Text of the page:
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Book News: Handwriting Offers Clues In Shakespeare Debate

Shakespeare's handwriting may offer clues to a mysterious passage in Thomas Kyd's <em>Spanish Tragedy. </em>
Hulton Archive
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Shakespeare's handwriting may offer clues to a mysterious passage in Thomas Kyd's Spanish Tragedy.

The daily lowdown on books, publishing, and the occasional author behaving badly.

  • Scholars have speculated for centuries that parts of Thomas Kyd's play The Spanish Tragedy were written by William Shakespeare. Now, Douglas Bruster of the University of Texas at Austin says the handwriting and spelling in the play's so-called additional passages — some 325 lines inserted into the play after Kyd's death — are consistent with Shakespeare's writing. In a paper for the journal Notes & Queries, Bruster is careful not to suggest his analysis is conclusive, but rather that the handwriting and spelling "may offer further evidence for Shakespeare's composing hand." Other scholars are less cautious. Shakespeare expert Eric Rasmussen told The New York Times, "I think we can now say with some authority that, yes, this is Shakespeare. It has his fingerprints all over it."
  • Foreign Policy's blog The Cable claims to have uncovered evidence that the CIA spied on the philosopher and dissident Noam Chomsky in the 1970s. Although Chomsky was a vocal opponent of the Vietnam War, making him a natural target for CIA surveillance, the agency has denied for years that it had a file on him. But The Cable reports that "a public records request by Chomsky biographer Frederic Maxwell reveals a memo dated June 8, 1970, between the FBI and CIA" that "discusses Chomsky's anti-war activities and asks for more information about an upcoming trip by anti-war activists to North Vietnam." This leads The Cable to conclude that the CIA had indeed been gathering evidence on Chomsky and "substantiates evidence that Chomsky's file was tampered with." The agency did not comment on the report. When asked what he thought, Chomsky gave a decidedly Chomskyan response: "Some day it will be realized that systems of power typically try to extend their power in any way they can think of."
  • DNA testing didn't link the killers profiled in Truman Capote's In Cold Blood to the 1959 murder of a Florida family of four, The Associated Press reports. Perry Smith and Richard Hickock, who murdered a Kansas farm family, have long been suspected in the Florida slayings, but DNA taken from the victims and the crime scene was so degraded that it was impossible to make a match. Capt. Jeff Bell of the Sarasota County Sheriff's Office told The Associated Press, "It wouldn't exclude them, but it also does not provide us with any level of confidence to say there's a match because there's not."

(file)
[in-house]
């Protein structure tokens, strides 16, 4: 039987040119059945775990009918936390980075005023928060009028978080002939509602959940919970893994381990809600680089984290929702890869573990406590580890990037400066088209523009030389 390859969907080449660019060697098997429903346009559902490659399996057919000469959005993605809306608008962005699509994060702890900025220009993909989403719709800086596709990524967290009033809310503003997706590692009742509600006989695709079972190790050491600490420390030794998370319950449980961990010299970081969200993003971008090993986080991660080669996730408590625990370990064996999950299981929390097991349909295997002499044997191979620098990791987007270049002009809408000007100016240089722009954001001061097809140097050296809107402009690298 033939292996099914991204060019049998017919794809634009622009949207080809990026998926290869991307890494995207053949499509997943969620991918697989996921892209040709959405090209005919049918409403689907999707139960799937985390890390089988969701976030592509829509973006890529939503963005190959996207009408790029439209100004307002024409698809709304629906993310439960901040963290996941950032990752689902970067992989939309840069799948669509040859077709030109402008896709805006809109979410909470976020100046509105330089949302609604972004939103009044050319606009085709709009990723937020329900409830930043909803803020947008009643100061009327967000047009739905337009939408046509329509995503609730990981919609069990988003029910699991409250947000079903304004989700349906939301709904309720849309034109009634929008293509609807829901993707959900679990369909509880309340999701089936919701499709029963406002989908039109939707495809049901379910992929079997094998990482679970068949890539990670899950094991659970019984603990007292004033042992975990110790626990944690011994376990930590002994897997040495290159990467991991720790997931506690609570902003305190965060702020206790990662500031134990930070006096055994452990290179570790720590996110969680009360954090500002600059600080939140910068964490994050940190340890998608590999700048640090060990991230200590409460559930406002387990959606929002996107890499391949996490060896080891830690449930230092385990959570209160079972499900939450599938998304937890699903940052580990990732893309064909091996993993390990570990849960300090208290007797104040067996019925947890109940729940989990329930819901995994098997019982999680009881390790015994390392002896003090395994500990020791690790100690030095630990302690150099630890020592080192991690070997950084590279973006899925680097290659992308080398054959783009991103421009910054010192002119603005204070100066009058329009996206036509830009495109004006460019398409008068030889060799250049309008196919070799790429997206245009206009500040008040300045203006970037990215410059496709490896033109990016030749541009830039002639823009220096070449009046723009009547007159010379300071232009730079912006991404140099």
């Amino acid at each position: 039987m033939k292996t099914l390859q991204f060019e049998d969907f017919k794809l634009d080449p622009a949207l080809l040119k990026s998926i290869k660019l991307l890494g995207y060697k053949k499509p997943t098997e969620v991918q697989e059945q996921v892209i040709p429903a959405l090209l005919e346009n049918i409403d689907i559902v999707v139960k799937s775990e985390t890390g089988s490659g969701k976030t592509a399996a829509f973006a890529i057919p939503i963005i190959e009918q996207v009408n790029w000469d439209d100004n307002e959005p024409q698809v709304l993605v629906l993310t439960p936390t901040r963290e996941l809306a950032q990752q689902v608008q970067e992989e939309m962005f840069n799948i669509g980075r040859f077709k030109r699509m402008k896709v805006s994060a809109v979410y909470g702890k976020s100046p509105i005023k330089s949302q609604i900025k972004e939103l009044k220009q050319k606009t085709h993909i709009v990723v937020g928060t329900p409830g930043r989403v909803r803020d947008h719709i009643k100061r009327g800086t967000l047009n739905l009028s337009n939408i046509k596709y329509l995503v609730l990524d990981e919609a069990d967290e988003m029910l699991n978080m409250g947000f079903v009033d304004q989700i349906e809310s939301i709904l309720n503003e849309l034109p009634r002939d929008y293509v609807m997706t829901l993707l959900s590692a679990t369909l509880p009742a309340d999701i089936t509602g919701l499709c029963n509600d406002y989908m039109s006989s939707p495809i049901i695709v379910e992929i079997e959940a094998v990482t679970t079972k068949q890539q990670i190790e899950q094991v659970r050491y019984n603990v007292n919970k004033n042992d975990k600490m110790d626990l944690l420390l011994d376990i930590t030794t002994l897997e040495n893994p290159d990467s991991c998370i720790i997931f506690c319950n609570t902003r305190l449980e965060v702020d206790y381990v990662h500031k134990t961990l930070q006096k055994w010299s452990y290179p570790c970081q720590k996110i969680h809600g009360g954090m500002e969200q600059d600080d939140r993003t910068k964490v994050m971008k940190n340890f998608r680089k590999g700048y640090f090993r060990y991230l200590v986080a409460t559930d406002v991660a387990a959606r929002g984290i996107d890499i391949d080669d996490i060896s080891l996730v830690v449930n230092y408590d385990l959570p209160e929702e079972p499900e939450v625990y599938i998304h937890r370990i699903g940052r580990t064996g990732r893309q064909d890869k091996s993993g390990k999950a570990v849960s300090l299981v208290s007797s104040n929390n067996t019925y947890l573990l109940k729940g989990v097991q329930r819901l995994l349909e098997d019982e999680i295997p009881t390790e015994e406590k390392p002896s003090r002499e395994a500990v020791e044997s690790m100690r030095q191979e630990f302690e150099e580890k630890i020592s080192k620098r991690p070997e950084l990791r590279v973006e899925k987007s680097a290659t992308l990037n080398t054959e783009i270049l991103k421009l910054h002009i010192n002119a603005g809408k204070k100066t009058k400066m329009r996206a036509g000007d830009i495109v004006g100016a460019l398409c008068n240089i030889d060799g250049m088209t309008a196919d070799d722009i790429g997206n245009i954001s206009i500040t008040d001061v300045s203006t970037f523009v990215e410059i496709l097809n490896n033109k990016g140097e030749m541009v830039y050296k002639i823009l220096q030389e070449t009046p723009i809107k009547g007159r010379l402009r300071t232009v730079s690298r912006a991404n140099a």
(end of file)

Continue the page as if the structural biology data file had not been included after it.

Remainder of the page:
• A new novel by Dave Eggers is due out in October, Knopf has announced — not with a press release, but a quiet listing on its website. As The New York Times' John Williams notes, "Dave Eggers is perfecting the art of sneaking onto bookshelves." The book, titled The Circle, follows Mae Holland, who is "hired to work for the Circle, the world's most powerful internet company," Knopf writes. "What begins as the captivating story of one woman's ambition and idealism soon becomes a heart-racing novel of suspense, raising questions about memory, history, privacy, democracy, and the limits of human knowledge."
  • The fictional, mustachioed anchorman Ron Burgundy is coming out with an autobiography in November, to be called Let Me Off at the Top!: My Classy Life and Other Musings. Burgundy is played by Will Ferrell in the movie Anchorman, though it isn't clear who will write his "autobiography." In a press release, "Burgundy" wrote, "I don't know if it's the greatest autobiography ever written. I'm too close to the work."
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    Annalisa Quinn is a contributing writer, reporter, and literary critic for NPR. She created NPR's Book News column and covers literature and culture for NPR.
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